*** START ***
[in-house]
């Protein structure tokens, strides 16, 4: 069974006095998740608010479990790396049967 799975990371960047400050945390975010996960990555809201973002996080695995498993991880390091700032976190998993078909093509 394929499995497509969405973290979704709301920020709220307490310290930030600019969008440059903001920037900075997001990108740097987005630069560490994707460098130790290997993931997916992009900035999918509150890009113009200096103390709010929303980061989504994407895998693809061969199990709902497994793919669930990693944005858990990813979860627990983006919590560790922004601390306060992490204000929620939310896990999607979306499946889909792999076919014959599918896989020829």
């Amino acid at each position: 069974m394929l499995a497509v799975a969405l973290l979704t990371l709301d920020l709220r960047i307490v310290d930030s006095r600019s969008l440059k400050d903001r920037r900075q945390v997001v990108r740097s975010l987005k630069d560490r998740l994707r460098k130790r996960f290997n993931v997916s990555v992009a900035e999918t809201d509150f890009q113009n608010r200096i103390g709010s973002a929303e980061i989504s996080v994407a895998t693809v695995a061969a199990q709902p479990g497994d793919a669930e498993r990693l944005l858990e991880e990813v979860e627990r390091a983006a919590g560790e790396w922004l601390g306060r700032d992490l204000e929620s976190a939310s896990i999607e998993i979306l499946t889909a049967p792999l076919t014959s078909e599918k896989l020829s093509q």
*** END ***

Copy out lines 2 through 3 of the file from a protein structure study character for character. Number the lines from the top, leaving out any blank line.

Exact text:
């Protein structure tokens, strides 16, 4: 069974006095998740608010479990790396049967 799975990371960047400050945390975010996960990555809201973002996080695995498993991880390091700032976190998993078909093509 394929499995497509969405973290979704709301920020709220307490310290930030600019969008440059903001920037900075997001990108740097987005630069560490994707460098130790290997993931997916992009900035999918509150890009113009200096103390709010929303980061989504994407895998693809061969199990709902497994793919669930990693944005858990990813979860627990983006919590560790922004601390306060992490204000929620939310896990999607979306499946889909792999076919014959599918896989020829």
């Amino acid at each position: 069974m394929l499995a497509v799975a969405l973290l979704t990371l709301d920020l709220r960047i307490v310290d930030s006095r600019s969008l440059k400050d903001r920037r900075q945390v997001v990108r740097s975010l987005k630069d560490r998740l994707r460098k130790r996960f290997n993931v997916s990555v992009a900035e999918t809201d509150f890009q113009n608010r200096i103390g709010s973002a929303e980061i989504s996080v994407a895998t693809v695995a061969a199990q709902p479990g497994d793919a669930e498993r990693l944005l858990e991880e990813v979860e627990r390091a983006a919590g560790e790396w922004l601390g306060r700032d992490l204000e929620s976190a939310s896990i999607e998993i979306l499946t889909a049967p792999l076919t014959s078909e599918k896989l020829s093509q």